The Court also granted LIUNA's request for attorneys' fees and cost, pursuant to the Plan. The Plan provides, "[a] party seeking enforcement of an Arbitrator's decision . . . due to the failure of another party to abide by the decision . . . shall be reimbursed by the party failing to abide by the decision . . . for any attorneys' fees, court costs, and expenses incurred." Plan, Art. VII § 2(c). Under the Plan, because LIUNA sought (and won) enforcement of the Arbitrator's Award due to the failure of the Carpenters to abide by the Award, the Carpenters are required to reimburse LIUNA for attorneys' fees and costs for this enforcement action.
LIUNA submitted a Declaration of Fees and Costs seeking reimbursement from the Carpenters for legal services rendered by LIUNA's counsel, Guerrieri, Clayman, Bartos, and Parcelli, P.C. ("GCBP"), and its local counsel in the State of Washington, McKay Chadell, PLLC. The primary attorneys assigned to this case were Joseph Guerrieri, Jr., and Elizabeth Roma. For 331.60 hours of legal services from April 2009 until August 2010, LIUNA seeks $95,480.11 ($91,612.00 in fees plus $3,868.11 in costs). See Decl. of Elizabeth Roma ("Roma Decl.") [Dkt. # 37] ¶26. LIUNA also seeks an additional $9,006.25 for 33.75 hours of legal services relating to the fee application. Id. ¶ 27. The Carpenters object.
"The usual method of calculating reasonable attorneys' fees is to multiply the hours reasonably expended in the litigation by a reasonable hourly fee, producing the 'lodestar'*fn3 amount." Bd. of Trs. of Hotel & Restaurant Employees Local 25 v. JPR, Inc., 136 F.3d 794, 801 (D.C. Cir. 1998). While there is a strong presumption that the lodestar figure represents a reasonable fee, the amount may be adjusted by a multiplier in rare and exceptional cases. Id. (quoting Delaware Valley, 478 U.S. at 565). The fee applicant bears the burden of demonstrating that the claimed rate and number of hours are reasonable. Blum v. Stenson, 465 U.S. 886, 897 (1984); Covington v. Dist. of Columbia, 57 F.3d 1101, 1107 (D.C. Cir. 1995).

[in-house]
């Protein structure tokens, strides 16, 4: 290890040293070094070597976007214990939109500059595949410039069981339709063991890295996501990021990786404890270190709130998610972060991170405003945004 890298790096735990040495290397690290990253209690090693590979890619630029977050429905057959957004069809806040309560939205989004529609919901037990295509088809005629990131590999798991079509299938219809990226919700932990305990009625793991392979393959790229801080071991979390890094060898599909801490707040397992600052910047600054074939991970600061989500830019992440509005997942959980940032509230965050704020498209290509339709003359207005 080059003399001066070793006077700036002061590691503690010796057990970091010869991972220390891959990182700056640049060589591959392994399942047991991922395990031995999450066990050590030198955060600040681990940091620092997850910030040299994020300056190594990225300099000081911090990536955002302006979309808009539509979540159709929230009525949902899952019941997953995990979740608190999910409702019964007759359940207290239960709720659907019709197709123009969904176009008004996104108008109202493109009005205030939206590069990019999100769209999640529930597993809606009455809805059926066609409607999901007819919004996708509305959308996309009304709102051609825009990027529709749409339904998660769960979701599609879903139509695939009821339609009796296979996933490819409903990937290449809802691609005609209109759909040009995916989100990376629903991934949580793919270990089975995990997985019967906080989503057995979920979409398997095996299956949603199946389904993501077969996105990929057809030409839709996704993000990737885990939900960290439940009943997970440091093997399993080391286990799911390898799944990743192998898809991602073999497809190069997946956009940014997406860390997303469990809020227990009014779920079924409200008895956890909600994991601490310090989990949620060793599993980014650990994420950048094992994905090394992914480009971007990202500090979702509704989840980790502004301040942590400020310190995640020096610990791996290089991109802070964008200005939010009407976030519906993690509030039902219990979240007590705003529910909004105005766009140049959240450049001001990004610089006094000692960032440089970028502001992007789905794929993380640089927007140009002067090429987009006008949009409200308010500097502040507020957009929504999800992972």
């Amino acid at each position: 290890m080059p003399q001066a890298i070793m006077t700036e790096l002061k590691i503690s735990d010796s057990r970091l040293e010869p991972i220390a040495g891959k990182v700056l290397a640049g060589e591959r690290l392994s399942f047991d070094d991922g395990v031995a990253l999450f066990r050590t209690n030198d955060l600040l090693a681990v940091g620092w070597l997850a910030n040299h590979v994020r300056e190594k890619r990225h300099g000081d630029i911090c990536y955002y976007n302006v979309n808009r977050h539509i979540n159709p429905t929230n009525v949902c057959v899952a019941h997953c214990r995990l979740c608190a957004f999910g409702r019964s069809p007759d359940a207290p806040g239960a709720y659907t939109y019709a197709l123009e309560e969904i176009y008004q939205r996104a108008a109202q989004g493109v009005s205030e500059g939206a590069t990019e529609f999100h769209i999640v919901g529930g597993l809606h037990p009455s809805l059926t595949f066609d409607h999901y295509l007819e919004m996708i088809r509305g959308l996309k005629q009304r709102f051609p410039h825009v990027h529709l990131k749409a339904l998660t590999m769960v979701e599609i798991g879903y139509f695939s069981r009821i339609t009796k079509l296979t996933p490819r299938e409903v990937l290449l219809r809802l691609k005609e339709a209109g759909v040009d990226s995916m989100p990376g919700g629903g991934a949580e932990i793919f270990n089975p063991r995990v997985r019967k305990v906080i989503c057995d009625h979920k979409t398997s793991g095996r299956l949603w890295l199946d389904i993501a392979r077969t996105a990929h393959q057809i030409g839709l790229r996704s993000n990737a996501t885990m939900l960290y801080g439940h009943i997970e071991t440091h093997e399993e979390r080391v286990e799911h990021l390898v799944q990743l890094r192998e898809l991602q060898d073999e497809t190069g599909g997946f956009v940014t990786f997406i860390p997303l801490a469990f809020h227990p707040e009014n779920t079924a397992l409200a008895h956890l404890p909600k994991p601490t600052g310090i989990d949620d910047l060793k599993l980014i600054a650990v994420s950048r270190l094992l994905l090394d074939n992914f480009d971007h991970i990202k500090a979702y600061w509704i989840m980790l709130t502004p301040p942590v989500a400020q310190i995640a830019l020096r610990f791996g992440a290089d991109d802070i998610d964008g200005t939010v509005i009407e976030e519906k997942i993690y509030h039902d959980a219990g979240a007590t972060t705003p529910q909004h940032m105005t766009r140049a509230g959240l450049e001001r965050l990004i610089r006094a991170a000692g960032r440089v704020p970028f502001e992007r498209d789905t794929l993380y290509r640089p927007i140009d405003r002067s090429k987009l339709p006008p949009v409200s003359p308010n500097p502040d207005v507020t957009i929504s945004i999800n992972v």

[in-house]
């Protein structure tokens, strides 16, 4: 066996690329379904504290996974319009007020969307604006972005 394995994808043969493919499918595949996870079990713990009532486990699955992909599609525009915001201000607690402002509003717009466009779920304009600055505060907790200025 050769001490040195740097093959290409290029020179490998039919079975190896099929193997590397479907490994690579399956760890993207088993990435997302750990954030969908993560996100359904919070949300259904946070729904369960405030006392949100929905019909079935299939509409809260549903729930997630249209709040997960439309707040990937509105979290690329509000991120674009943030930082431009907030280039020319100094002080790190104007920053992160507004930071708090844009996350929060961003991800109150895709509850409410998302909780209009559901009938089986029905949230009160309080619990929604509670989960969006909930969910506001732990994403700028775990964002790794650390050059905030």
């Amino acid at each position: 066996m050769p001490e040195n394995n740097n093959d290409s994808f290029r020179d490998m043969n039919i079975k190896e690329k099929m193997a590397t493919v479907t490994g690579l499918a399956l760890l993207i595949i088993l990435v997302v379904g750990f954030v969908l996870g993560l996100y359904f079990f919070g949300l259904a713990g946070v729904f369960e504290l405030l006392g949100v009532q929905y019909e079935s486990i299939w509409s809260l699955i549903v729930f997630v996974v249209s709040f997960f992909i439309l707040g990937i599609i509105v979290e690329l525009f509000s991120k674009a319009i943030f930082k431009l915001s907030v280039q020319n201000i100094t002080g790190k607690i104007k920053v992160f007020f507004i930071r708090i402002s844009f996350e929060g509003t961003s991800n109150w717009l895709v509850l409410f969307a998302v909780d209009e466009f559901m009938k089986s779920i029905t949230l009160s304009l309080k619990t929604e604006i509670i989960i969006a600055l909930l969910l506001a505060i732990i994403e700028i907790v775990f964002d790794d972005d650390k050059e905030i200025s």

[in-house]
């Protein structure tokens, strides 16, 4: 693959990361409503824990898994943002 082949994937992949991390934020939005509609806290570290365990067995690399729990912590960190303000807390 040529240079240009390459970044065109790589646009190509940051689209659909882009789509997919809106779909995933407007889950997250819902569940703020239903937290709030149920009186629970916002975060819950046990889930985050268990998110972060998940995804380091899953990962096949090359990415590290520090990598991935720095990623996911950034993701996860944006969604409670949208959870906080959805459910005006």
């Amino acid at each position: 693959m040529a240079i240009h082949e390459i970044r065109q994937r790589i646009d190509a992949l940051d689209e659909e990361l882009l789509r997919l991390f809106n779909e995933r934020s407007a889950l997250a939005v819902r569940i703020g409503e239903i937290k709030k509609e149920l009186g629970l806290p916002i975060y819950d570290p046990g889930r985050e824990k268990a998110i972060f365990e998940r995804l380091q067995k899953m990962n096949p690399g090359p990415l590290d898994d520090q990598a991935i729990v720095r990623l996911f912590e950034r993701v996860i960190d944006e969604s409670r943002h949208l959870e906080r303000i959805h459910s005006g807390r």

"[A]n attorney's usual billing rate is presumptively the reasonable rate, provided that this rate is in line with those prevailing in the community for similar services by lawyers of reasonably comparable skill, experience and reputation." Kattan by Thomas v. District of Columbia, 995 F.2d 274, 278 (D.C. Cir. 1993). A rate determined this way is usually deemed to be reasonable and is referred to as the "prevailing market rate." Blum, 465 U.S. at 895 n.11. Given the variation in attorneys' skills and experiences, the prevailing market rate for established practitioners is higher than that for younger lawyers. See id.
Reasonable attorneys' fees include charges for legal assistants and law clerks. Missouri v. Jenkins, 491 U.S. 274, 285 (1989) ("Thus, the fee must take into account the work not only of attorneys, but also of secretaries, messengers, librarians, janitors, and others whose labor contributes to the work product for which an attorney bills her client; and it must also take account of other expenses and profit."). Various forms of litigation expenses that are not fees for attorneys' time - such as copying charges, court reporter fees, and travel costs - may also be included in the award if such expenses are routinely billed by the attorney to his or her client. See New York v. Microsoft Corp., 297 F. Supp. 2d 15, 47-48 (D.D.C. 2003).
The Laffey Matrix*fn4 was developed by the United States Attorney's Office for the District of Columbia to track prevailing attorneys' hourly rates for complex federal litigation. It "creates one axis for a lawyer's years of experience in complicated federal litigation and a second [axis] for rates of compensation." Griffin v. Wash. Convention Ctr., 172 F. Supp. 2d 193, 197 (D.D.C. 2001). The Laffey Matrix provides the ...